Now during my university I obviously worked very hard but, I also had several other jobs. I worked in a pub. I also worked as a silver service waiter at one of the big colleges, at Cambridge University. Now I’d just been away for three months. I’d broken my wrist, so obviously couldn’t lift big heavy plates. My very first night back the whole hall was decked with quite weird, quite cliché African ornamentation. There was leopard print tablecloths and knickknacks all over the shop. It was horrific. I asked what the reason was and my boss said, “Oh, some monkey lady’s here this evening.” “Who’s the monkey lady?” “Oh, Jane someone?” “Oh. Oh. Okay. Is it Jane Goodall?” “Yeah.” So as staff we weren’t meant to talk to the people we were serving, unless they spoke to us first. It really was that archaic. It probably still is, I’m afraid. I’ve served a whole load of wonderful, posh, incredible, amazing, all different, you can name them, I’ve served them and very rarely spoke to them. Stephen Fry, Ian McKellen, all these people.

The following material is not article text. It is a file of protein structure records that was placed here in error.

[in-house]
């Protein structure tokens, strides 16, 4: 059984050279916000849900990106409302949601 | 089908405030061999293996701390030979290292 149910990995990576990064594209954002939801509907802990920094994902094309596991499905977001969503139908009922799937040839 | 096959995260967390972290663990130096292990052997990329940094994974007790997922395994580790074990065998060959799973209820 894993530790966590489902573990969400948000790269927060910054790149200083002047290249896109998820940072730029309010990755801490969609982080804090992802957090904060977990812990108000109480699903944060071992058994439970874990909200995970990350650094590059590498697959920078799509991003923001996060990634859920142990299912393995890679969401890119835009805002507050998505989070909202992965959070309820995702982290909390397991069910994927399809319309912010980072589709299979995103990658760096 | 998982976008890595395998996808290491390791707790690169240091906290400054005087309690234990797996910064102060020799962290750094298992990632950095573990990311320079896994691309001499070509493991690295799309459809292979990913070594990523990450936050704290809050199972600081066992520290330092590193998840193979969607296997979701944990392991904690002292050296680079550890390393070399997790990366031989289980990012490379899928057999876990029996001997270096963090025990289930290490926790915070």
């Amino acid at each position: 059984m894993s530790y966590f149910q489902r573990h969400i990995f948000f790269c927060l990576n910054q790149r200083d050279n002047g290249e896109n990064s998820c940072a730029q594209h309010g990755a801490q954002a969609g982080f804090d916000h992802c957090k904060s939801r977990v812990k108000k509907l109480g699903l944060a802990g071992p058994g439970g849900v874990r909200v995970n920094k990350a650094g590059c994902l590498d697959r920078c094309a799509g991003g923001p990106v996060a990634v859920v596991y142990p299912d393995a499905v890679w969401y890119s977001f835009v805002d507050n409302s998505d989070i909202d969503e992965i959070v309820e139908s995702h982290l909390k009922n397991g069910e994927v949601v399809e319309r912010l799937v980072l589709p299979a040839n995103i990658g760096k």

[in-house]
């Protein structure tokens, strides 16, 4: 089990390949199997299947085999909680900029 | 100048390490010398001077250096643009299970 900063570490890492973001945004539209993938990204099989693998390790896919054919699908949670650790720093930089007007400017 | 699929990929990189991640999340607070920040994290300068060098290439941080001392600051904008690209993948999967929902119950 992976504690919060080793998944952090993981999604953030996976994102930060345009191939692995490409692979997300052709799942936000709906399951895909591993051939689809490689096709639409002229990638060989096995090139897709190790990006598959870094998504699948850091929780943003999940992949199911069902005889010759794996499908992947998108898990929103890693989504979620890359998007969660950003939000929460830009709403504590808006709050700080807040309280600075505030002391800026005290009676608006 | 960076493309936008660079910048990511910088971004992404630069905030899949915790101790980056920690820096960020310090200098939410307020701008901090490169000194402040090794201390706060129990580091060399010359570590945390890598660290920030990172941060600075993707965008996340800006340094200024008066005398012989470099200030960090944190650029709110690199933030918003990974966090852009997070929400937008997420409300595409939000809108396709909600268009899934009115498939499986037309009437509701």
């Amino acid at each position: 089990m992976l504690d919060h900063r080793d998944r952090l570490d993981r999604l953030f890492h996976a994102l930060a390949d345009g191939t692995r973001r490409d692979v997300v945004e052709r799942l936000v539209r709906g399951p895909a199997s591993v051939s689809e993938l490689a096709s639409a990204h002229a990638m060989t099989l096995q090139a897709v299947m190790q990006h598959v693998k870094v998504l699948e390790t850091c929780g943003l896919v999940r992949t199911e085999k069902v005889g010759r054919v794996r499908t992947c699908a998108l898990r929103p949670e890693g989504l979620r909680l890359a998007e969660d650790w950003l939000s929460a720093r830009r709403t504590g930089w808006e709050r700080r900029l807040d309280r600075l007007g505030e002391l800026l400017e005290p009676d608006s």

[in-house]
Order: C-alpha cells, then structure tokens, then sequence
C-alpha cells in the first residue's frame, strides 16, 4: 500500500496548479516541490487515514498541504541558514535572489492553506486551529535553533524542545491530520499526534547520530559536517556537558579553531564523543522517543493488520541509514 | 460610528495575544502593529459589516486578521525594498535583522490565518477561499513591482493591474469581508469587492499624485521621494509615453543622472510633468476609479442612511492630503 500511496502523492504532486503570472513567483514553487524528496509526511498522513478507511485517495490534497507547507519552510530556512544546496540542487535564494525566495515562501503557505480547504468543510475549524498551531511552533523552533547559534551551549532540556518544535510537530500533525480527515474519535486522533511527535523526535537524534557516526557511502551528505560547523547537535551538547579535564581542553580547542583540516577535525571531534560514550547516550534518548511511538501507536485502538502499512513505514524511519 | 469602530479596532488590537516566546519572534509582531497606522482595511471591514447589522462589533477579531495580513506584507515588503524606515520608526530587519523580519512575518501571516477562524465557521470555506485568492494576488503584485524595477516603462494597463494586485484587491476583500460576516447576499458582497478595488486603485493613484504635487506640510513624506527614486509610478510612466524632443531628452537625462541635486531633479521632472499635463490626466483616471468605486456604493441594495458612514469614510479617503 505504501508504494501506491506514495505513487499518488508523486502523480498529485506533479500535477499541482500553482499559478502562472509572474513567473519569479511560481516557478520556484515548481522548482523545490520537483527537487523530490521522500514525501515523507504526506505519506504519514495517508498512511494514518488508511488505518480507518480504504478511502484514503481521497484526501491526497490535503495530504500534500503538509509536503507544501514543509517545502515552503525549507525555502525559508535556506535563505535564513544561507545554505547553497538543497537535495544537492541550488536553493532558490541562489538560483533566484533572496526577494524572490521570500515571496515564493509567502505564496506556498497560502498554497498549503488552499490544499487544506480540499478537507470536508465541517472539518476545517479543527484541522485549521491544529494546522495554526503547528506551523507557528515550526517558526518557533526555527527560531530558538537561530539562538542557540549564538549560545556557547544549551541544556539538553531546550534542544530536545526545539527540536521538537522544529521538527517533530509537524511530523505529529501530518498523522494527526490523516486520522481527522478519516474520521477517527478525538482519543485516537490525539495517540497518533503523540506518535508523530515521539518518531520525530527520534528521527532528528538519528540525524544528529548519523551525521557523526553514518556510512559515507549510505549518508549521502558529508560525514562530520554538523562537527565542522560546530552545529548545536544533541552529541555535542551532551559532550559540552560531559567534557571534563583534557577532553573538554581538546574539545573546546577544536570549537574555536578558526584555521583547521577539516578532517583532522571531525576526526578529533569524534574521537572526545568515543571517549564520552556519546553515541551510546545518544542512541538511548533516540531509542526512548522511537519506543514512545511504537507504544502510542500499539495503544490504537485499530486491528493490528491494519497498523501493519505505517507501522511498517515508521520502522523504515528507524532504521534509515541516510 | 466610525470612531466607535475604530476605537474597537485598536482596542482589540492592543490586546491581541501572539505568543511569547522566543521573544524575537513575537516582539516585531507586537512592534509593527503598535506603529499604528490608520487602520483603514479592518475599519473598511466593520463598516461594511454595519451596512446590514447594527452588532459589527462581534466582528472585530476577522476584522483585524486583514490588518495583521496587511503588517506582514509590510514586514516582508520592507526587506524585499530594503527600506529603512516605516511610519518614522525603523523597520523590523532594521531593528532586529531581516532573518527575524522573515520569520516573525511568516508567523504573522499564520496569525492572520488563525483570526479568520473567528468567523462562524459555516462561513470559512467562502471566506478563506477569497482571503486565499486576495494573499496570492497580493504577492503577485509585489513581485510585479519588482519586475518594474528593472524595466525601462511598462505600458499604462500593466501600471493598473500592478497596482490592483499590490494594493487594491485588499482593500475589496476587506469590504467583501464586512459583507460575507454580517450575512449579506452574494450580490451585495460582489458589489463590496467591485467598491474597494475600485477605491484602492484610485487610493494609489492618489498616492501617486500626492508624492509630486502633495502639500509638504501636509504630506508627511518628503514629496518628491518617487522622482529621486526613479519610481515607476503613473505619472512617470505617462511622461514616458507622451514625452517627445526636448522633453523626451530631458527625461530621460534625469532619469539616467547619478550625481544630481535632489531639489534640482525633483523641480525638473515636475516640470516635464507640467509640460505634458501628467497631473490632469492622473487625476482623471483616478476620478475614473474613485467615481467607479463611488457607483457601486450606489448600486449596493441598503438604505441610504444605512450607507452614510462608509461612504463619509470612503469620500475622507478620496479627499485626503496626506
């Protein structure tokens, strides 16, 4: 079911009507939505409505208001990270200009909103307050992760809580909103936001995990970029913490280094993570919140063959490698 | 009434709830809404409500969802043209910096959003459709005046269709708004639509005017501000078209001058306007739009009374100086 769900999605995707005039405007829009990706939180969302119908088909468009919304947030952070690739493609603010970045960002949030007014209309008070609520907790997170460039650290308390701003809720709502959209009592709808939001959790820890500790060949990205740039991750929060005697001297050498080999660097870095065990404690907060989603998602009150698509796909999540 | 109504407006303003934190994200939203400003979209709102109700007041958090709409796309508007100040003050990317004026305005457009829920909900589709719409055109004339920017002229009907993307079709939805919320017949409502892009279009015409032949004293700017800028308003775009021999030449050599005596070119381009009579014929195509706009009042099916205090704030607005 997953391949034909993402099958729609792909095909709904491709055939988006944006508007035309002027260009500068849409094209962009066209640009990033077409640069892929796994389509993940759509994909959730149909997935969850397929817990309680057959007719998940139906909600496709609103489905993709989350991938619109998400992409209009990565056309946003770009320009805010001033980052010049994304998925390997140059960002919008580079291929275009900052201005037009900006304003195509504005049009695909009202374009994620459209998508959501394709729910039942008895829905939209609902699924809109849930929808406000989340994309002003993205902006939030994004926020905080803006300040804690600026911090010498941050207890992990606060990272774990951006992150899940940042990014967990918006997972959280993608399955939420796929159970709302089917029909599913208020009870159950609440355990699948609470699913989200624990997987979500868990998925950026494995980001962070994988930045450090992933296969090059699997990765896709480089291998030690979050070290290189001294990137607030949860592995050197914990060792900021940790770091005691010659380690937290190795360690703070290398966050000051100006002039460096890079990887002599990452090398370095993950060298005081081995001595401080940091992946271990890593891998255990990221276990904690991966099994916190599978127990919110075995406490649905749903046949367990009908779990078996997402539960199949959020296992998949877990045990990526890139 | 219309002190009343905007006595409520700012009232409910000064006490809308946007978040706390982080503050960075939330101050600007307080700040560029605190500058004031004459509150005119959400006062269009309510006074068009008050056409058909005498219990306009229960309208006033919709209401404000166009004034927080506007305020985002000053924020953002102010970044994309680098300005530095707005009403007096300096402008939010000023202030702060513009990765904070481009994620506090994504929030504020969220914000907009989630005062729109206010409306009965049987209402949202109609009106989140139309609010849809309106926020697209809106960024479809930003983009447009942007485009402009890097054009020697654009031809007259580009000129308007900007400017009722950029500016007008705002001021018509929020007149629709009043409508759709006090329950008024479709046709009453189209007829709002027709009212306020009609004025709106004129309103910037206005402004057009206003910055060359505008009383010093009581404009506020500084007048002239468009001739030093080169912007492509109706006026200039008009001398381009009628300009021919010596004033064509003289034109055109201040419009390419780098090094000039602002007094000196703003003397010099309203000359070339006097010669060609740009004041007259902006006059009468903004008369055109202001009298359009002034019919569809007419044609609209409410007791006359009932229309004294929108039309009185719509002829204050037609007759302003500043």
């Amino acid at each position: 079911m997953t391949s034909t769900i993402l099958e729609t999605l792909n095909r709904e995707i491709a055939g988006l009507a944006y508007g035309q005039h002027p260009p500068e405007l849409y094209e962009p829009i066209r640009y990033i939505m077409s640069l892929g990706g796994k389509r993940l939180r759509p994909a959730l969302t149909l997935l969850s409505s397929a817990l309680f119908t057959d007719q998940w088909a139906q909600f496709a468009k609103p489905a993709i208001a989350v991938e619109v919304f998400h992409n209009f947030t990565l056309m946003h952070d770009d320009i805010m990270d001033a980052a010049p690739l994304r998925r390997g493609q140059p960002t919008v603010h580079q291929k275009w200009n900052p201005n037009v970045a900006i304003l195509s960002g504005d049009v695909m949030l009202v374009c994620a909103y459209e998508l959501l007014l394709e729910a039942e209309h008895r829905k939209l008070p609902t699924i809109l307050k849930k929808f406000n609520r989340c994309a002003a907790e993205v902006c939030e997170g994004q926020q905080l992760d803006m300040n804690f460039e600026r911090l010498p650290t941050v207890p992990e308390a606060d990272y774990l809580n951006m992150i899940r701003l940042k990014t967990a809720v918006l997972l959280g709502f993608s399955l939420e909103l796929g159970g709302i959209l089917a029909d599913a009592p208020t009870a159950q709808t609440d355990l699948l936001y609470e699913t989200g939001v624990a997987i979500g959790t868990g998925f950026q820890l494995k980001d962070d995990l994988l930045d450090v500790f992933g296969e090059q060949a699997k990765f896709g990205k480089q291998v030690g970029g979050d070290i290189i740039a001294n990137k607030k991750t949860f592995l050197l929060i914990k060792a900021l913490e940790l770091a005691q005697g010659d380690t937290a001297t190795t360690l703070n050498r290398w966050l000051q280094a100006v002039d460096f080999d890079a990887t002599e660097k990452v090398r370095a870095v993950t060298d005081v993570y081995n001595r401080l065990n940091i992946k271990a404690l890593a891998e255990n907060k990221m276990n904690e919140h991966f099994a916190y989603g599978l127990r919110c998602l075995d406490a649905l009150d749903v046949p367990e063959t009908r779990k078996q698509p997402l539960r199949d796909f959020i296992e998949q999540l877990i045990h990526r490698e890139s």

That all changed this evening when I was serving Jane. I’m not the most nervous person in the world, as you know, but I had to serve my hero soup, and I was shaking when I served The Jane Goodall soup. She turned around, very sweetly, halfway through me serving ladles of soup and said, “Hello. What’s your name?” All I could squeak was, “Ben.” “Hi, Ben. My name’s Jane,” to which I replied, “I know.” I lost all credibility that evening. Now throughout the evening serving her different courses, we’d snatch a little bit of conversation each time. “What are you doing? Oh, you’re studying animal behaviour. What do you want to do afterwards?” “I want to go to Africa. I want to be like you, Jane. I’m really sorry. You must hear this a million times a day.” And then I would go and serve somebody else soup or vegetables or whatever.